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Brier Dudley offers a critical look at technology and business issues affecting the Northwest.

July 9, 2012 at 10:45 AM

Microsoft’s hardware binge: First tablets, now big displays

Making Surface tablet computers was just the start of Microsoft’s plunge into hardware manufacturing.

Today the company disclosed at its Worldwide Partners Conference in Toronto (which is being covered by colleague Janet Tu) that it bought Perceptive Pixel, one of the leading makers of big multitouch displays.

These are like flat-screen TVs, but instead of tuners they have advanced touchscreen systems.

It wouldn’t be hard for Microsoft to squeeze an ARM processor into these displays and create a line of giant Windows 8 tablet computers with screens up to 82 inches diagonally.

Perceptive Pixel also makes a 27-incher (below) that could easily be turned into a multitouch Windows 8 desktop to challenge the iMac and prod PC makers into improving their all-in-one offerings.

It’s also intriguing to think of how Microsoft could extend its Xbox SmartGlass technology to large touchscreens in the home.

Yet Microsoft’s press release suggests the company’s going to at least start by marrying its big touchscreen displays to PCs made by its partners, rather than leap right into production of 82-inch Surface tablets.

The company’s “large touch displays, when combined with hardware from our OEMs, will become powerful Windows 8-based PCs and open new possibilities for productivity and collaboration,” Kurt DelBene, Office president, said in the release.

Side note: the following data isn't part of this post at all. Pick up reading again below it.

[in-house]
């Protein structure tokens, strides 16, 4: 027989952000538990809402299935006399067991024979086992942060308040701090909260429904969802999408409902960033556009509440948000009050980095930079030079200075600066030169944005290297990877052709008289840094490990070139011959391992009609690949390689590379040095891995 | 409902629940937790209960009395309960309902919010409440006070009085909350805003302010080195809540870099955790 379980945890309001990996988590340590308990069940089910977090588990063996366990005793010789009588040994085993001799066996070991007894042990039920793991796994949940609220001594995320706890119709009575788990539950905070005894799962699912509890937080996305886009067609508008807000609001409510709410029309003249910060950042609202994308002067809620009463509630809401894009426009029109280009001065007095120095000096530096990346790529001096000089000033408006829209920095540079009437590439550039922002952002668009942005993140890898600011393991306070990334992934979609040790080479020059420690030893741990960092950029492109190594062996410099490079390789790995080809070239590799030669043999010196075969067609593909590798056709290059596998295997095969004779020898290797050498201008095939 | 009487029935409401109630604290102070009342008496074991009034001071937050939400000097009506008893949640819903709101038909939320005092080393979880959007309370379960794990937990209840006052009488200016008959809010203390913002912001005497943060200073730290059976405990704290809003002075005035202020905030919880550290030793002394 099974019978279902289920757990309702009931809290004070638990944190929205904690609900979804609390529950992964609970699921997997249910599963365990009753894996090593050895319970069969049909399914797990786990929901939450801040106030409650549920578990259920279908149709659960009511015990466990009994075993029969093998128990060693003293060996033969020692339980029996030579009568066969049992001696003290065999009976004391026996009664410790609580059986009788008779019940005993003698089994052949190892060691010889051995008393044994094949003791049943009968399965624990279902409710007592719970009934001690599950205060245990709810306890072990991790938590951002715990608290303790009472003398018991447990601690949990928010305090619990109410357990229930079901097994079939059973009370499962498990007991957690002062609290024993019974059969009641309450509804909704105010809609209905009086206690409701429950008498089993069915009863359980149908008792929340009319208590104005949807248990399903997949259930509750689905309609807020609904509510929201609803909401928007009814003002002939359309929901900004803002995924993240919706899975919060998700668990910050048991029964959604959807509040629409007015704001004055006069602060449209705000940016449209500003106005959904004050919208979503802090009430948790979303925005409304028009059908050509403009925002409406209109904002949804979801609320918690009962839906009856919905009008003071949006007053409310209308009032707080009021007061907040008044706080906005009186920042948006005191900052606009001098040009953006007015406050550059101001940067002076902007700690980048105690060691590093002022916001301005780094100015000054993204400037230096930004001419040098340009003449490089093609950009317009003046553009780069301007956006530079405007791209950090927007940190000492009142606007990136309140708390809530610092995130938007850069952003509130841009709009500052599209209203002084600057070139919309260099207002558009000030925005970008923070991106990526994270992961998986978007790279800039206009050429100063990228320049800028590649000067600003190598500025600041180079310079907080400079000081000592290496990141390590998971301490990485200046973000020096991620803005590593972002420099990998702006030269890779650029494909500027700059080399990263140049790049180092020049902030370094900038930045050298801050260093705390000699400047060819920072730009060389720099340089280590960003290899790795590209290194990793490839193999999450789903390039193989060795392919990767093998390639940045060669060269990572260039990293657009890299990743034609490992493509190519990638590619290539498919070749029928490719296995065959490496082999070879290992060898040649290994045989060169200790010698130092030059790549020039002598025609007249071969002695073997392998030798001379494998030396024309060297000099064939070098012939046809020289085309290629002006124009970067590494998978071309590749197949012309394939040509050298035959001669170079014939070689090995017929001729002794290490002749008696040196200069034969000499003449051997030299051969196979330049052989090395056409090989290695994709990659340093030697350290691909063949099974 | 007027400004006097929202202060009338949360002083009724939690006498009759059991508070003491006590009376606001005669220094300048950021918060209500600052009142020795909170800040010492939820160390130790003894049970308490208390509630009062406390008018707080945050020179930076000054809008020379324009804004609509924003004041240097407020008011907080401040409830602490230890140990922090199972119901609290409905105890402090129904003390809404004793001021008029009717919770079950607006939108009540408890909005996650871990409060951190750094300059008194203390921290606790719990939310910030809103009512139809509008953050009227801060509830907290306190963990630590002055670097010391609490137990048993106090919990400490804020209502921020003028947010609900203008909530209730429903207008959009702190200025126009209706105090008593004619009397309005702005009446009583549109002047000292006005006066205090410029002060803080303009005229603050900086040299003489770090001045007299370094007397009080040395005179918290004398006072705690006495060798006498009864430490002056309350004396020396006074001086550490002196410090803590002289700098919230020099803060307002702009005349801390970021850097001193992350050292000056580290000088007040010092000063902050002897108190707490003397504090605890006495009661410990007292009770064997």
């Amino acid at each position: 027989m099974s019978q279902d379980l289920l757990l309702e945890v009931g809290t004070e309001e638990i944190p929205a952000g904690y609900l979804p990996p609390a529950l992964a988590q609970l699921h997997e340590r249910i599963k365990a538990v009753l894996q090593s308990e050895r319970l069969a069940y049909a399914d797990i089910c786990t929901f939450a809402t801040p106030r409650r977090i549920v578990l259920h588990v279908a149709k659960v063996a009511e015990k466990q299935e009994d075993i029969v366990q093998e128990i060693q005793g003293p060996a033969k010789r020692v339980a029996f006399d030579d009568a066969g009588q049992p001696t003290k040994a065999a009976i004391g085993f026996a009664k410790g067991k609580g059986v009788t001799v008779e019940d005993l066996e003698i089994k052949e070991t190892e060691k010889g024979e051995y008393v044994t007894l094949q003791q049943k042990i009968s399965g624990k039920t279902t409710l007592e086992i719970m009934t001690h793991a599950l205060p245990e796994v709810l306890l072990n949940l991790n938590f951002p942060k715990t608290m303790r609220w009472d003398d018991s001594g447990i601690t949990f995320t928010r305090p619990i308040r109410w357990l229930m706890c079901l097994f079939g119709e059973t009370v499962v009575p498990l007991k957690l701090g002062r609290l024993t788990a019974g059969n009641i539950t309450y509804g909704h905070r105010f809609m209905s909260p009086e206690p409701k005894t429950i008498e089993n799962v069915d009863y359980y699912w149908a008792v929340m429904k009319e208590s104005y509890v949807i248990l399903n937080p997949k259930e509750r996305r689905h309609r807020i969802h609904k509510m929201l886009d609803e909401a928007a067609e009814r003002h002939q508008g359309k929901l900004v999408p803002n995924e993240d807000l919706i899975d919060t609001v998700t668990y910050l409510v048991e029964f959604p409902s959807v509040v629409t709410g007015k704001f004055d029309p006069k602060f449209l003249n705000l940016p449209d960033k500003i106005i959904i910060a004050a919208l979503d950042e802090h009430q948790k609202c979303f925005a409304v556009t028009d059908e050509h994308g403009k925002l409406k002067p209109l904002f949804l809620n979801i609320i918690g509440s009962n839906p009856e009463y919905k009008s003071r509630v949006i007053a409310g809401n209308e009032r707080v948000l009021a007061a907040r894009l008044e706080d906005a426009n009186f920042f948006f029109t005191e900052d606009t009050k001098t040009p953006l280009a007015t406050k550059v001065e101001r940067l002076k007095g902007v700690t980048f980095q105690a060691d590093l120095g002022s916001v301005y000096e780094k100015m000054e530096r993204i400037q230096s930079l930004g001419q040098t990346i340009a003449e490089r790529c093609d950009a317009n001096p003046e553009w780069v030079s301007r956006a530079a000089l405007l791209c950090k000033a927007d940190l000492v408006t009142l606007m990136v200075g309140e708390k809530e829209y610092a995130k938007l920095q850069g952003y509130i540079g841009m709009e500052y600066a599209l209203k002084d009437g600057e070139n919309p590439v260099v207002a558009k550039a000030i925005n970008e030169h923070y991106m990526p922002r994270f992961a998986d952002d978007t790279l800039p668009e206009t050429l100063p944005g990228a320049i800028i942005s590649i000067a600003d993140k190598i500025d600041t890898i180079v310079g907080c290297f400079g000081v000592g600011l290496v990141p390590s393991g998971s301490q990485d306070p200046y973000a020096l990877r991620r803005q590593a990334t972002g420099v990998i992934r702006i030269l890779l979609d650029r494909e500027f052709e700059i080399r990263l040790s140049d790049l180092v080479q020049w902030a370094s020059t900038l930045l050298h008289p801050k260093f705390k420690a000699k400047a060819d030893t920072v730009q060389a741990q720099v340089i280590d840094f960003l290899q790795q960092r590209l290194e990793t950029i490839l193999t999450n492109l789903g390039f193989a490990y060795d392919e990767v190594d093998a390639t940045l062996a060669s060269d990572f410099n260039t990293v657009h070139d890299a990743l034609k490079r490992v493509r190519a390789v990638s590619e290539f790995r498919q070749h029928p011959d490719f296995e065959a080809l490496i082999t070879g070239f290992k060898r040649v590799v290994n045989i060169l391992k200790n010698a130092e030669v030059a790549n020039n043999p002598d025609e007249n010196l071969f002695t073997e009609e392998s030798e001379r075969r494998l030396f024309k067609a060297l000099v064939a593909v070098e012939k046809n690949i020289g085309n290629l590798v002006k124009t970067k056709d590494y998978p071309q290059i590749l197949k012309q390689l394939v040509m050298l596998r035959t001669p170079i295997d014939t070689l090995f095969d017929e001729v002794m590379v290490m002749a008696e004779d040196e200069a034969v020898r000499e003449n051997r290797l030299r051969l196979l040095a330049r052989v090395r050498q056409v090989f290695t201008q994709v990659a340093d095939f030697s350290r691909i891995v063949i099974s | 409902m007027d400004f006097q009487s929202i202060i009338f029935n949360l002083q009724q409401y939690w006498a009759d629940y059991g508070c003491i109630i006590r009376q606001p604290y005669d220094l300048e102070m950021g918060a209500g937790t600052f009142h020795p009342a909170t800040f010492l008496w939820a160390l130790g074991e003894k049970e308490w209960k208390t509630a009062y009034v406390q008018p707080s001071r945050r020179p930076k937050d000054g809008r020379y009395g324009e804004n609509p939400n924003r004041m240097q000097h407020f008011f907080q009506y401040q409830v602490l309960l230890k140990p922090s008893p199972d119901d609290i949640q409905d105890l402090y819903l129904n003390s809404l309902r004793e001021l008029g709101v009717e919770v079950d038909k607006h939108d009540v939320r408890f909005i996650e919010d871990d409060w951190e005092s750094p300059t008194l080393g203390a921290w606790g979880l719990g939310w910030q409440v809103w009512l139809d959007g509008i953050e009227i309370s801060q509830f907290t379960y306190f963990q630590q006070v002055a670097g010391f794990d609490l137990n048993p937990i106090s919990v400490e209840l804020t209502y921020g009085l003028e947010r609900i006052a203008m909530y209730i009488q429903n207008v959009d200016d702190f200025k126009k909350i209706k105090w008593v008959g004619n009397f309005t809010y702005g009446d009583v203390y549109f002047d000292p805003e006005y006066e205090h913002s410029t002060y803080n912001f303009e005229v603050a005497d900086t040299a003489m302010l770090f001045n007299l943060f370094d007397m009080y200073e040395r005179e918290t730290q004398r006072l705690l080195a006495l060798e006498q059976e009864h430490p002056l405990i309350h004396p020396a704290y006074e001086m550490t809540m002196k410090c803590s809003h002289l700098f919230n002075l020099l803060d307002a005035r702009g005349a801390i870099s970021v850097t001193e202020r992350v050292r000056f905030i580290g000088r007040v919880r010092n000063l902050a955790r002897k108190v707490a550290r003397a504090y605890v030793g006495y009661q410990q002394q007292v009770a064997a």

Perceptive Pixel hasn’t pitched its devices as TV sets, but they could be used that way if connected to digital video services, such as the video apps that run on Windows 8. In that sense Microsoft just leapfrogged Apple’s long-awaited plunge into the TV hardware business.


Perceptive Pixel is based in New York but builds its hardware in Wilsonville, Ore., just south of Portland.

Founder Jeff Han – a noted researcher into multitouch interfaces – said via email that the company has about 70 employees, about half of which are based in Wilsonville. That’s where the company does all of its hardware research and development and manufacturing.

Han is “very happy to say that that location will remain intact, if not see growth” but he declined to discuss future plans.

Han is relocating to Seattle and most of the rest of the employees will merge into Microsoft’s Silicon Valley offices in Mountain View, Calif.

The company — led by veterans of Silicon Graphics and Nvidia — manufactures and sells premium displays, software and services. In addition to to the 27-inch and 82-inch models, it also sells a 55-inch display. It began shipping hardware in 2007.

You’ve probably seen its displays in use. They were the touchscreens that CNN used to wide acclaim in the 2008 presidential election. Now they’re used by virtually every major network.

The company won the Smithsonian’s National Design Award in 2009.

Other customers include the Department of Defense and oil and pharmaceutical companies. The displays are also used by Nike and The Gates Foundation.

Microsoft Chief Executive Steve Ballmer reportedly has been running Windows 8 on an 82-inch touchscreen in his Redmond office.


Comments | Topics: Digital media, Digital TV, Gadgets & products


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